From Ernest Albrecht, judging the festival against the others he has attended over the past 13 years:
“The lineup of acts was not only the slimmest in terms of number of acts, but also the quality.


                        SOME FINAL THOUGHTS OF MY OWN:

* My great respect for this festival remains intact.  Judging and critiquing will always and must be subjective, thus a range of reactions to any given act.  For example, considering the Gold Clown that Bello Nock received a few years ago, comparing that to the Silver Clown that Barry Lubin received at another festival for his Grandma, had I been judging, the results might well have been the direct opposite. But I was not there on respective nights when the two performed.

* My own subjective scoring:  Even the ordinal number I gave to each of the reviews is subjective; that is, I tried to be as honest as I could in picturing in my mind the act and how I felt about it based completely upon what the critic wrote.  YOU might well read the same review and score the act differently.   

* Favoritism?  Probably now and then, but I doubt to a great extent. That is, referencing the above, perhaps you could argue that on occasion, an artist deserved a little less or a little more than he or she received. And there are those lingering rumors of the personal affairs and relationships of Princess Stephanie, on occasion allegedly favoring a certain act, as in a good looking male performer.  But I do not have the incentive to research the personal life of Princess Stephanie; I do much admire the work she does, overall.  And, no, I have no inside connections; in fact, when I tried corresponding with Princess Stephanie in recent years, she did not answer my letters.  So there.

* Bad Judging Backfires: There appears to be none this year, not like last year when the Giang Bros. of Vietnam,  many felt, were stunningly slighted by the judges, failing to receive the recognition they deserved.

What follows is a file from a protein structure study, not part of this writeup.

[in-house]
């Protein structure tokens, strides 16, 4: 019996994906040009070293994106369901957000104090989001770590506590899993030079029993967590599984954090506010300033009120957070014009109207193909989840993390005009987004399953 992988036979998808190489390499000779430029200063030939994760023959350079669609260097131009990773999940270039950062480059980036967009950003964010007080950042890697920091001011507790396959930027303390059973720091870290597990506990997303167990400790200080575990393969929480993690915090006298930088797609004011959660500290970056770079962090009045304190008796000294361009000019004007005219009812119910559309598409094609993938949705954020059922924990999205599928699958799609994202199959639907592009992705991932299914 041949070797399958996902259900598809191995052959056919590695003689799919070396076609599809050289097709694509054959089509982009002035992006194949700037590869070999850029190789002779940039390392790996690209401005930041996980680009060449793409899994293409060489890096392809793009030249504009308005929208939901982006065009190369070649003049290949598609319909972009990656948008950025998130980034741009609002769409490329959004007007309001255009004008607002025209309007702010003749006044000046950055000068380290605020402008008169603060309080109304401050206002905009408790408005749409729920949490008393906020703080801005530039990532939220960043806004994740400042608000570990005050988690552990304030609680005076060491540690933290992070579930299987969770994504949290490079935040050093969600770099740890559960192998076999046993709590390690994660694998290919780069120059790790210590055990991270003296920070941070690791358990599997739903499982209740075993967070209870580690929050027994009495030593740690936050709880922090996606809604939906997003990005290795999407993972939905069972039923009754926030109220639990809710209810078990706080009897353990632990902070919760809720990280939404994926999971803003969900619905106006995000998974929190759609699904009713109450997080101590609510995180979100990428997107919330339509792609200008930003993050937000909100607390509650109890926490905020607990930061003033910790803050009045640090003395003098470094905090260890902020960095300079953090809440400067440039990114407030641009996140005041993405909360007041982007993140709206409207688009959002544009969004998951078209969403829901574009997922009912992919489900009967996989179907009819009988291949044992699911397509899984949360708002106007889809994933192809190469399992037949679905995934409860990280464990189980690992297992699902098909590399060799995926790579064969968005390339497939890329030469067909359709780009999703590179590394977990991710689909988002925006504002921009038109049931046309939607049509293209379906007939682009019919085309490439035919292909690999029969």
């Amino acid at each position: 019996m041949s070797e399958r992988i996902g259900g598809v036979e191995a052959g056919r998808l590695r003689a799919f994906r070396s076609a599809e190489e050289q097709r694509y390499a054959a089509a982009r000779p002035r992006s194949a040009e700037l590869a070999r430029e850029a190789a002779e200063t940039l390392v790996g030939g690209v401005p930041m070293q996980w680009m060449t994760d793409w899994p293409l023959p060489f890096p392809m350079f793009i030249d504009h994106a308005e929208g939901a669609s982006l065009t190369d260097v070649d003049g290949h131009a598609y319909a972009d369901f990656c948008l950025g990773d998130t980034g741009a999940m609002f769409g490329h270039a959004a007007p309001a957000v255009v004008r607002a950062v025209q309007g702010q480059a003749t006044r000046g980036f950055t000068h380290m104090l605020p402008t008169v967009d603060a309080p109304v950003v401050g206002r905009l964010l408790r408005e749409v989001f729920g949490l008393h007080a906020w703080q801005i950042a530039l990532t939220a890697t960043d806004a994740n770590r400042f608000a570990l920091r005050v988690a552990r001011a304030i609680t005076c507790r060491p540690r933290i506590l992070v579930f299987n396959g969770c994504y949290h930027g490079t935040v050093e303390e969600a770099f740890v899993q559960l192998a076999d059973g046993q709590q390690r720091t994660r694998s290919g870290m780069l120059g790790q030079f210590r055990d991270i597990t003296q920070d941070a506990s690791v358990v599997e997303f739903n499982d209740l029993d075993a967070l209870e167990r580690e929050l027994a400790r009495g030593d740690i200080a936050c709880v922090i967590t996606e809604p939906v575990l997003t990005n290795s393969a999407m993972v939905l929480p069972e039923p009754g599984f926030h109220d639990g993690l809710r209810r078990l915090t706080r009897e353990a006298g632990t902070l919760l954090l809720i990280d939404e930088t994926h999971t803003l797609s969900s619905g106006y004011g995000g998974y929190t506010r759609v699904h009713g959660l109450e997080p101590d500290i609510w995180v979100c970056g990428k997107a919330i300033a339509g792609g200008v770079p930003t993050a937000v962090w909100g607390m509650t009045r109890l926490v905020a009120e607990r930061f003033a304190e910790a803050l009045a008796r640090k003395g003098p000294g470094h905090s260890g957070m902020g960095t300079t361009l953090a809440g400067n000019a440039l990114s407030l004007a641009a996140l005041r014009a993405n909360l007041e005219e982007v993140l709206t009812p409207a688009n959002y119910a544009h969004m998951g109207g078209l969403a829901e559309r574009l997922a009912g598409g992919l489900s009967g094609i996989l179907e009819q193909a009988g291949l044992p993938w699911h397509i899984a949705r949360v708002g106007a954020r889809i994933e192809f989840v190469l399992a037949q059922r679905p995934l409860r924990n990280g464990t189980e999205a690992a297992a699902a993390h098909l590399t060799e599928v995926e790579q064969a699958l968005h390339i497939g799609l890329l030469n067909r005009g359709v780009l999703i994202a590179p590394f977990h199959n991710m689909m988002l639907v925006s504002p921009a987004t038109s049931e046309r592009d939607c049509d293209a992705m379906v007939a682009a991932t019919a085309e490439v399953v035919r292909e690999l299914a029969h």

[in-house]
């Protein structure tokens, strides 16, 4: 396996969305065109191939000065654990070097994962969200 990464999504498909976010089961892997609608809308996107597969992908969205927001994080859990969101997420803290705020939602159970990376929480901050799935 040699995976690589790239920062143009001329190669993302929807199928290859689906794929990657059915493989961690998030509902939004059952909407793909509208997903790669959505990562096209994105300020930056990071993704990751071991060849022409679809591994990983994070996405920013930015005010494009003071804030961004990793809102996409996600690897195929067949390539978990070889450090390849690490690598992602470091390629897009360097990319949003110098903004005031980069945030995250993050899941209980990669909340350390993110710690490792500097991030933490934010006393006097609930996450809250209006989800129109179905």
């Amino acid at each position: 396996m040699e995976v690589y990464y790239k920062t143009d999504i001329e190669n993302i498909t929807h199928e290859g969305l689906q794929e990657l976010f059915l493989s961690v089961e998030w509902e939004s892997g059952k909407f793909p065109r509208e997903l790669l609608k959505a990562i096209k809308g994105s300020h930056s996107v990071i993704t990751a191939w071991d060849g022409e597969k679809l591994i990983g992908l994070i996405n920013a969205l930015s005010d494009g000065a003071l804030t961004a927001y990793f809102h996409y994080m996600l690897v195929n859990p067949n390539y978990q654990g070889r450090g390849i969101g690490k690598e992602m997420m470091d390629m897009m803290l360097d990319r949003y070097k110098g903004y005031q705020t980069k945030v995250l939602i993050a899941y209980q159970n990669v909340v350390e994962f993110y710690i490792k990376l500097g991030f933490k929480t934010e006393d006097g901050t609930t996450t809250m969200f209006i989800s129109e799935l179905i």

* Bribes or Fixes?  I see no smoking guns here. Only were we to be truly stunned by blatantly illogical judging might we have reason to raise the issue.  But circus is NOT ice skating, is NOT cinema or pop music. Is NOT sports entertainment.  Where is the motivation to bribe a judge or fix an event when these awards bring no great monetary benefit?  I mean, can somebody tell me that the artist who takes home a Gold Clown can look forward to lush contract offers from all those millionaire circus owners out there, or swanky automobile sponsorships?  I think not.

* Mechanics: I am very impressed with how the circus community and those who write about it have found a discrete and clear way of referencing the use of mechanics ("lunge" is the term most often used nowadays) without feeling a need to rant.  At the same time, references to these life lines show a proper respect for the performers who do not employ them, thus helping, I believe, to encourage and preserve the brilliance and integrity of authentic circus art.

* Clowning: Based on its miserable failure to make anybody laugh at this meet,  once again, it seems that clowning is the most difficult of all circus acts to bring off successfully.  Don Stacey, in his review of the festival published in Circus Report,  is as critical of the two Russian clowns as were  Arratoon and Albrecht: Not funny.

* Animals!   Thank you, Princess Stephanie, for your unstinting support of animals acts in the circus.  At this festival, they practically stole the show, judging by the number of special prizes handed out to animal trainers.